Movenpick franchisees file 2nd suit against parent

North American franchisees of Movenpick have filed a second lawsuit against the Swiss restaurant and hotel giant, seeking close to US$700-million in damages for alleged breaches of contract and fiduciary duty.

The Financial Post
November 17, 2001

Movenpick franchisees file 2nd suit against parent
US$700-million sought
Hollie Shaw

North American franchisees of Movenpick have filed a second lawsuit against the Swiss restaurant and hotel giant, seeking close to US$700-million in damages for alleged breaches of contract and fiduciary duty.

Toronto-based Richtree Inc. and its U.S. subsidiary, Richtree U.S. Inc., allege master franchisor, Movenpick unit Movel Restaurant Holding AG, neglected the North American units and prevented
Richtree from expanding in the United States.

In a lawsuit filed last week in New York state's Supreme Court, Richtree asks for US$173.3-million for breach of contract and for punitive damages at least three times that amount. Also named in the suit is Baron August von Finck, whose family is principal shareholder of Movenpick Holding and Movel Restaurant Holding AG.

Richtree vice-president Colin West says the Swiss company's lack of support prevented the Toronto company from closing an exclusive deal for its Marché restaurants with Universal Studios in 1998, and quashed discussions with Federated Department Stores to put cafés in its Macy's department store chain.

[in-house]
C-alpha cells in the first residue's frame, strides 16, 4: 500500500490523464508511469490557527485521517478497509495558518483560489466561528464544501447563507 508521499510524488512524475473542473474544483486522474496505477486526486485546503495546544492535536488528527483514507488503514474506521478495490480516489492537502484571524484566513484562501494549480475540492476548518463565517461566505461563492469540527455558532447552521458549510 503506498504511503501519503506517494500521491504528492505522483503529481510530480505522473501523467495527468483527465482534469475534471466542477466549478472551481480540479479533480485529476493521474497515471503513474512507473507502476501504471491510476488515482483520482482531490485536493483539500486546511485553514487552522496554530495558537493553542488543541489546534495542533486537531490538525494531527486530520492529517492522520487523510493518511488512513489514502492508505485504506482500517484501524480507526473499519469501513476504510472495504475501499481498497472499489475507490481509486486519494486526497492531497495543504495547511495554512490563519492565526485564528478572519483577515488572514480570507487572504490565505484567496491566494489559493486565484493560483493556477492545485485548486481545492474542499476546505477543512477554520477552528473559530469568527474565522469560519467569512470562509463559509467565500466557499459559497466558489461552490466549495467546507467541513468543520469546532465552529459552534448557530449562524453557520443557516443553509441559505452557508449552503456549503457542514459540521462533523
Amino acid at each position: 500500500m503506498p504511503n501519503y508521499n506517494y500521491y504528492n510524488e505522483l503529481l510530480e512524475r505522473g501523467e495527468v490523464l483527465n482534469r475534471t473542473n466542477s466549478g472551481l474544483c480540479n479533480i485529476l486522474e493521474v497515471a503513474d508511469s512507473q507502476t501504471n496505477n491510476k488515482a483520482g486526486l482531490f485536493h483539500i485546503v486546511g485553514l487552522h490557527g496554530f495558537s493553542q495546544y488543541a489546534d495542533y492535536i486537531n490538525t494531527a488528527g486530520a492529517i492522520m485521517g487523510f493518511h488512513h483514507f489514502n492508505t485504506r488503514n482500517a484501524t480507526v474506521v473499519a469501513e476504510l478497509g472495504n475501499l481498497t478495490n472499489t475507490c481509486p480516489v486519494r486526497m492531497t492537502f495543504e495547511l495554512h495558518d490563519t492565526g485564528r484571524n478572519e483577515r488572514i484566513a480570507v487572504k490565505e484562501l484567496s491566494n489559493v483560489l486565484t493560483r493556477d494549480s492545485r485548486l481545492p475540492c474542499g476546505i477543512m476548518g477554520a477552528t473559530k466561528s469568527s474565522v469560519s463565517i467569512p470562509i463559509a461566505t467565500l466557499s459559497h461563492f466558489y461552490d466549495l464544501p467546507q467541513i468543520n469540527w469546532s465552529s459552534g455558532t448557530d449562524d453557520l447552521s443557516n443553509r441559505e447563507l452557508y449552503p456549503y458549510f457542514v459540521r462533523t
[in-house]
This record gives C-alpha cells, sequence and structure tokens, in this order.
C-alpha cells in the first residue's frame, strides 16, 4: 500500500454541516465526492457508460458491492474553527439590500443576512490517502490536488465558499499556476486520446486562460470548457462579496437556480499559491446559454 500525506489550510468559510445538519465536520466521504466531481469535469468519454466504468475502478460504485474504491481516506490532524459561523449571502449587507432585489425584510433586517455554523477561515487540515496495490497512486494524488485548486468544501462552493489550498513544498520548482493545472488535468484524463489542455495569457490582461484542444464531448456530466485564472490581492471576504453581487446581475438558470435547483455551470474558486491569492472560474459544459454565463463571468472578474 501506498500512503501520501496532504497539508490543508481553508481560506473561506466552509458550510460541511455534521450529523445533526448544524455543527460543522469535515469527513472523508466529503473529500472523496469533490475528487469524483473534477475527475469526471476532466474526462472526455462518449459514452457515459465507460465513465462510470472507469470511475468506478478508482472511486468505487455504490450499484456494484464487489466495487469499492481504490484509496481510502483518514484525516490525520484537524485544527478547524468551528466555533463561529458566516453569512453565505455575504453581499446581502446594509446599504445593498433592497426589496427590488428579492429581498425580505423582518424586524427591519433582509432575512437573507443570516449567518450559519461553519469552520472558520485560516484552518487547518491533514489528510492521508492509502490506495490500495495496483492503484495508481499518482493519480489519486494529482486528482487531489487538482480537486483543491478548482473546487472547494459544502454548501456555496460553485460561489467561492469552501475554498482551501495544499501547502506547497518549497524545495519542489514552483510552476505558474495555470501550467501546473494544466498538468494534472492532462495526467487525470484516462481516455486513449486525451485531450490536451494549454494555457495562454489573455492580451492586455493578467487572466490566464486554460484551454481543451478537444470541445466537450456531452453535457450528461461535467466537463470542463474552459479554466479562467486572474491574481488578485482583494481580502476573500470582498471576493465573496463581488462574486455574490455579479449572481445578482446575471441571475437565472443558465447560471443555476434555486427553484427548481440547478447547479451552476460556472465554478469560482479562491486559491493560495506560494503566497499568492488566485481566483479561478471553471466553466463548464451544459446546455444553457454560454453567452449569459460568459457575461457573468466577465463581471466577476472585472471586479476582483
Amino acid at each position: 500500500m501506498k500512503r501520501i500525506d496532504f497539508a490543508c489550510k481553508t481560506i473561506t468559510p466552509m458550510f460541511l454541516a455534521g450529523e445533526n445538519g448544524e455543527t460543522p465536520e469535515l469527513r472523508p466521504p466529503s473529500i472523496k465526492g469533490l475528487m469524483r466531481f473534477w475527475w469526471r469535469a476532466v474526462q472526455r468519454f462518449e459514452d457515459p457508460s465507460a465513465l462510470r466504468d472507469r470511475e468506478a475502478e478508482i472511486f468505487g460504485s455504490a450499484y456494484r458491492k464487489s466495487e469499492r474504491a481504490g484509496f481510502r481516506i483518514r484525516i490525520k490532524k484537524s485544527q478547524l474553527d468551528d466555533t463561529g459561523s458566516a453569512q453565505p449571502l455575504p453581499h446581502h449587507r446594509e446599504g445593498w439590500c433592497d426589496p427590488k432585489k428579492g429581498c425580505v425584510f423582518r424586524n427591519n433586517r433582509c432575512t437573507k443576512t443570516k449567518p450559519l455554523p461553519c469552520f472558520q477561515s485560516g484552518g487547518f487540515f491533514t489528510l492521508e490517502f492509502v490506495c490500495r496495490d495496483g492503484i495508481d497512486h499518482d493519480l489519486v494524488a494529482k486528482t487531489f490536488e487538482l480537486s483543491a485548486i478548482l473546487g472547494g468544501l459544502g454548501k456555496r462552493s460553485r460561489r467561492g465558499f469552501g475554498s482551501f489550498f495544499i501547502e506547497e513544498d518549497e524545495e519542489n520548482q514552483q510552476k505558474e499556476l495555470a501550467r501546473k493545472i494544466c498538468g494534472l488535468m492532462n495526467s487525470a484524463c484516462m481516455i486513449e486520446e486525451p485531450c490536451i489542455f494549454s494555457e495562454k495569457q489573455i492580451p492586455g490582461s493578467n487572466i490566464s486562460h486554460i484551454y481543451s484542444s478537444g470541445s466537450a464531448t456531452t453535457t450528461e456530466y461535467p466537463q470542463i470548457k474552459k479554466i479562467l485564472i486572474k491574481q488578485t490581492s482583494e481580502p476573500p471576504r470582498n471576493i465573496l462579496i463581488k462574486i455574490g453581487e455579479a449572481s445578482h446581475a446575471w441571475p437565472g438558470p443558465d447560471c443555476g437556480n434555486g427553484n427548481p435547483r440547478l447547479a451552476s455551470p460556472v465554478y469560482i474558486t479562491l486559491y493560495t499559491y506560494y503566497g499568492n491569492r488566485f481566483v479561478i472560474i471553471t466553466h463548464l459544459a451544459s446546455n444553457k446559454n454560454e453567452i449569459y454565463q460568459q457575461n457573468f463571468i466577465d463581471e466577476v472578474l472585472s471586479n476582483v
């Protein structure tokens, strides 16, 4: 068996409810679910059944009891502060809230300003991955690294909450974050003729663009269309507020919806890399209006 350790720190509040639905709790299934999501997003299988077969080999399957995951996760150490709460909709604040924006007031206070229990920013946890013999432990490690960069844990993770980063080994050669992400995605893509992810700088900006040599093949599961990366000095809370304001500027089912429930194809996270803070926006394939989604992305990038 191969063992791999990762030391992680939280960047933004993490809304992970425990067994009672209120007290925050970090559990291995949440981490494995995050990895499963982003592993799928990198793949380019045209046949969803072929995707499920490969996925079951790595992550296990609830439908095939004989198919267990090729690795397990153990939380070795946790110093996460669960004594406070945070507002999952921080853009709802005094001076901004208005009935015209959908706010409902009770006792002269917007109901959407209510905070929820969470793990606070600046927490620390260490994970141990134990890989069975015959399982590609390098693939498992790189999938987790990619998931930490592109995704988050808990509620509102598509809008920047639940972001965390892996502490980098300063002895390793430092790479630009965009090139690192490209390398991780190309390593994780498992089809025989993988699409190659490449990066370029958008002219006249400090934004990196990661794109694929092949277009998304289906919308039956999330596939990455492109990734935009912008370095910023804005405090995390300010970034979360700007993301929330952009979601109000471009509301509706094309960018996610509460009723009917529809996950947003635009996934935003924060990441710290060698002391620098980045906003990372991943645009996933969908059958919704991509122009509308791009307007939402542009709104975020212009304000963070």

Richtree, which operates 15 restaurants in Toronto, Montreal, Ottawa and Boston and 18 Marché kiosks inside Loblaws supermarkets, says Movenpick has always refused to supply the paperwork which would allow Richtree to enter into agreements to attain extra financing, or secure business deals with U.S. developers, suppliers and landlords.

In fiscal 1999, Richtree took a writedown of $9.9-million after it abandoned plans to open Marché restaurants in New York and San Diego, restaurants that Mr. West said Movenpick initially intended to help finance. Further attempts to expand into the U.S. this year were similarly thwarted.

"If you licence and franchise somebody, you would expect that they be doing everything and anything to help you," Mr. West said yesterday. He alleged Movenpick acted to stop Richtree succeeding.

Executives believe that Movenpick, which is used more widely as a brand for consumer products in Europe than a restaurateur, is trying to take back the rights Richtree acquired in 1996.

"We would like punitive damages for all the years of suffering that this company's employees, management and shareholders have endured," Mr. West said.

A year ago, Richtree filed a suit in Ontario Superior Court of Justice, seeking to have all existing franchise agreements with Movenpick amended to licence agreements, and to recoup $1.8-million in franchise fee payments.

That action is still pending.

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